Abroad with Mark Twain and Eugene Field/The Bald-headed Woman
THE BALD-HEADED WOMAN
Mark called at the "New York Herald" office in London one day when a cable came over the wire, describing the awful punishment visited by the Czar (Alexander) on the mistress of one of the Grand Dukes. The lady had been ambushed, carried off to a hairdressing establishment during the dark hours of the night and there robbed of her abundant locks. In fact, her head was shaved à la billiard ball.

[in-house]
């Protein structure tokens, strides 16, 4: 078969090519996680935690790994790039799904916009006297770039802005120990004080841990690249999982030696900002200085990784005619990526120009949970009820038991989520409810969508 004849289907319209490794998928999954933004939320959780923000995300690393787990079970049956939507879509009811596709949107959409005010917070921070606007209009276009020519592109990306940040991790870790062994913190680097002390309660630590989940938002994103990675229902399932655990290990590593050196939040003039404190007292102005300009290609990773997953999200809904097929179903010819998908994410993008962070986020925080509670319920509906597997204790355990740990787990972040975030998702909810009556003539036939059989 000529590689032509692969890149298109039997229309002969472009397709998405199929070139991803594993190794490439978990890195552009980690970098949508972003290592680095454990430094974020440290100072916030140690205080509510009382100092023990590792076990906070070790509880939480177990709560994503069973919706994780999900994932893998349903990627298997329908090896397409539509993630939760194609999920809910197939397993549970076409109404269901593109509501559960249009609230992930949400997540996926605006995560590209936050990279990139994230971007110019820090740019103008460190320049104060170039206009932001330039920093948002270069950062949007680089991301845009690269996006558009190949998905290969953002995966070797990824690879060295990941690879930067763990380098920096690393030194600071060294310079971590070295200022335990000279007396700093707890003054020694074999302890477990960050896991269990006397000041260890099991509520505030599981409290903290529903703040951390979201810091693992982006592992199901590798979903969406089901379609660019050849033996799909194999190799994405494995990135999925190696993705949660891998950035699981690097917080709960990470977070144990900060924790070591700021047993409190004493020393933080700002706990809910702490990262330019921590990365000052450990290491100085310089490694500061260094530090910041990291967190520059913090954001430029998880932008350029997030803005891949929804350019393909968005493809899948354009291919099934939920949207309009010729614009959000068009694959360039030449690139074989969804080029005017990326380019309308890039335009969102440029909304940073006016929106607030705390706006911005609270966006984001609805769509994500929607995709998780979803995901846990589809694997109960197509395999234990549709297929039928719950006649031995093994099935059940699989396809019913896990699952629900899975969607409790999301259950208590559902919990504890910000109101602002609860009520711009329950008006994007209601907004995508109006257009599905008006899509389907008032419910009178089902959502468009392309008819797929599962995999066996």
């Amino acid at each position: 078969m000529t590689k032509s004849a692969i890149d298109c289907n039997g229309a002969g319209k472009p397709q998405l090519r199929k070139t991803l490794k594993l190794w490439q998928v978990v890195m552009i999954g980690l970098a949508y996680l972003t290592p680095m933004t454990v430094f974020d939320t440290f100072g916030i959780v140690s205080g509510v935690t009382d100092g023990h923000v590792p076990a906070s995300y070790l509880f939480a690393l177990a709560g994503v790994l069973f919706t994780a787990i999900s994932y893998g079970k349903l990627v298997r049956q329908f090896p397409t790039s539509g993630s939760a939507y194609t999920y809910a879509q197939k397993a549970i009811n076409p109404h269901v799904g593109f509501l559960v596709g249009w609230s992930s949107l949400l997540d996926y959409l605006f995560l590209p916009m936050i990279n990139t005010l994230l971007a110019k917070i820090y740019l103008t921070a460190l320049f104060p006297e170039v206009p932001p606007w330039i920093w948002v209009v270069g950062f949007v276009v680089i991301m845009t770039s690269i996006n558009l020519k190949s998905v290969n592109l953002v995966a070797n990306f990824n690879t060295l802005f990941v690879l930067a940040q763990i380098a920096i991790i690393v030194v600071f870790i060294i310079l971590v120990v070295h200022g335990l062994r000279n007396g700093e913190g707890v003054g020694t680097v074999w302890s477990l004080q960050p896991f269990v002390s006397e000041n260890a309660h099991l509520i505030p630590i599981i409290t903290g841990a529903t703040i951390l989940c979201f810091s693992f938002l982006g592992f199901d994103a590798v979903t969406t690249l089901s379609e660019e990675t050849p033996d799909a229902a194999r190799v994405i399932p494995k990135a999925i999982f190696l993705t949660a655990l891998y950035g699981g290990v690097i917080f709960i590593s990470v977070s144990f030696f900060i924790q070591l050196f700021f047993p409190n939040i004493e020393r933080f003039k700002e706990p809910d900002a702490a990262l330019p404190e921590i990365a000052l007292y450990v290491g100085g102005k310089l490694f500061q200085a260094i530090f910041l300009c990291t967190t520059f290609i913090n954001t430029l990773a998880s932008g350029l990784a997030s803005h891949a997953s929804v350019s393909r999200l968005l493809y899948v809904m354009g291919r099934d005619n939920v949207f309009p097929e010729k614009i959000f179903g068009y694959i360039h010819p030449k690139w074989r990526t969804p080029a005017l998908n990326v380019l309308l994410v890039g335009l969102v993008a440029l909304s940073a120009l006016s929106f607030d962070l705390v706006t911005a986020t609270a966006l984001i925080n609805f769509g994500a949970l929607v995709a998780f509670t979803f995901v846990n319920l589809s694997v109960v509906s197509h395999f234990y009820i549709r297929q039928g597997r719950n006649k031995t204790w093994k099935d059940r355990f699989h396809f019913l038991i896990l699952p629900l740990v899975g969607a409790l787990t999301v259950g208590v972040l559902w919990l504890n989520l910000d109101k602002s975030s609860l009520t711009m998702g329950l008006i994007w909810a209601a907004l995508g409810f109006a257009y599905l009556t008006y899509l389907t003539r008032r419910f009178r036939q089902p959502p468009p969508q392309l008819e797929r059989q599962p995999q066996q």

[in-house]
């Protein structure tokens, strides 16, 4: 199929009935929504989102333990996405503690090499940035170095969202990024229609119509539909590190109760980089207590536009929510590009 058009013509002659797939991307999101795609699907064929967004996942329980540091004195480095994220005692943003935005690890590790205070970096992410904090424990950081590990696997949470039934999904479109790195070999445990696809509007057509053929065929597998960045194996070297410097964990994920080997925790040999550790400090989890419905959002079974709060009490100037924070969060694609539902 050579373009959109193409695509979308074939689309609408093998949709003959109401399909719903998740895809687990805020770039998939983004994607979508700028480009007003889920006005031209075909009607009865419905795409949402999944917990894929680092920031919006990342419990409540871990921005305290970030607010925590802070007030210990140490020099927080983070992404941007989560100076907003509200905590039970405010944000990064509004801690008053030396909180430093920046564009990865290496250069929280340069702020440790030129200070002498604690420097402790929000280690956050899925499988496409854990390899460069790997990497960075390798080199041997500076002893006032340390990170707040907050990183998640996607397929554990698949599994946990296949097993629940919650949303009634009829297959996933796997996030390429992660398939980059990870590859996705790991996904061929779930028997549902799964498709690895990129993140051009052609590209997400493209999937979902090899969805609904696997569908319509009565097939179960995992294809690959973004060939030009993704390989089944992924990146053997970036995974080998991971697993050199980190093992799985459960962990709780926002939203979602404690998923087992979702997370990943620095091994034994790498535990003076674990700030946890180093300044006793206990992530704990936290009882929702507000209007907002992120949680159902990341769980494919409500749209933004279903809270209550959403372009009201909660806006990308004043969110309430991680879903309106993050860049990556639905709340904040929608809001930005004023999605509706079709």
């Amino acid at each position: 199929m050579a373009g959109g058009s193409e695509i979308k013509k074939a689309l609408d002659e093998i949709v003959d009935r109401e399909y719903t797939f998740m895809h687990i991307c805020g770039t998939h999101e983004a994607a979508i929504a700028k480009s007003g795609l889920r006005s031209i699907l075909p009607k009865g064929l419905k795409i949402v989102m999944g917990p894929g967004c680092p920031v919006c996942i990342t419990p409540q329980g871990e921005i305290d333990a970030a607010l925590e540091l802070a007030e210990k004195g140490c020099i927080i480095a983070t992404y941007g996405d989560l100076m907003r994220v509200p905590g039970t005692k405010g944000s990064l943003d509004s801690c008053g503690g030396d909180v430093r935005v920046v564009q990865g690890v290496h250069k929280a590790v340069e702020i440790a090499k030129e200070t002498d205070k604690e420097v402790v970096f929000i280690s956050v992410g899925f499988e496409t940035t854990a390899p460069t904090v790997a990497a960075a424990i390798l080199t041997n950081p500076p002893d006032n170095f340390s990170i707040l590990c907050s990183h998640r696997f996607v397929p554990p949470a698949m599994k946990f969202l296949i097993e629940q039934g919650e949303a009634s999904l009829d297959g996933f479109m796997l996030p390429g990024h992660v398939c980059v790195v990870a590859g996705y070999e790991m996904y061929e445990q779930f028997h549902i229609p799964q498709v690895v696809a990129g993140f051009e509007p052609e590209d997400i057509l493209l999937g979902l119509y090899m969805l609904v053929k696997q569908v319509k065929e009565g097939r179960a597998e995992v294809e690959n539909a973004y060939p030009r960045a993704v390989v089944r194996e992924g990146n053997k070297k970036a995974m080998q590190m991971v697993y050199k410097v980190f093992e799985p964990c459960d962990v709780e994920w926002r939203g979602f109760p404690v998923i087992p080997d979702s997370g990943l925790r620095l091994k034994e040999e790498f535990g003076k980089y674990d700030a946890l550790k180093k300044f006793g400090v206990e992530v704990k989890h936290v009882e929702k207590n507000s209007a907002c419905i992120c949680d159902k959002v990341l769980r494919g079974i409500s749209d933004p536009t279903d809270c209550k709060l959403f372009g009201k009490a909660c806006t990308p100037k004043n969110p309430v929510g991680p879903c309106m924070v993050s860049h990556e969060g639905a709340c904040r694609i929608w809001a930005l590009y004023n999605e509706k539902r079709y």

"Very ingenious," mused Mark, "for who would, or could, love a bald-headed woman? They do things neatly in Russia, anyhow. I remember a devilish joke the great Catherine played on a rival. She had her yanked out of a quadrille, muzzled, and spirited into the basement. There she was whipped good and hard with switches soaked twelve hours in vinegar and salt. Then back to the ballroom and 'dance, you hussy, and smile, or you get another dose.'"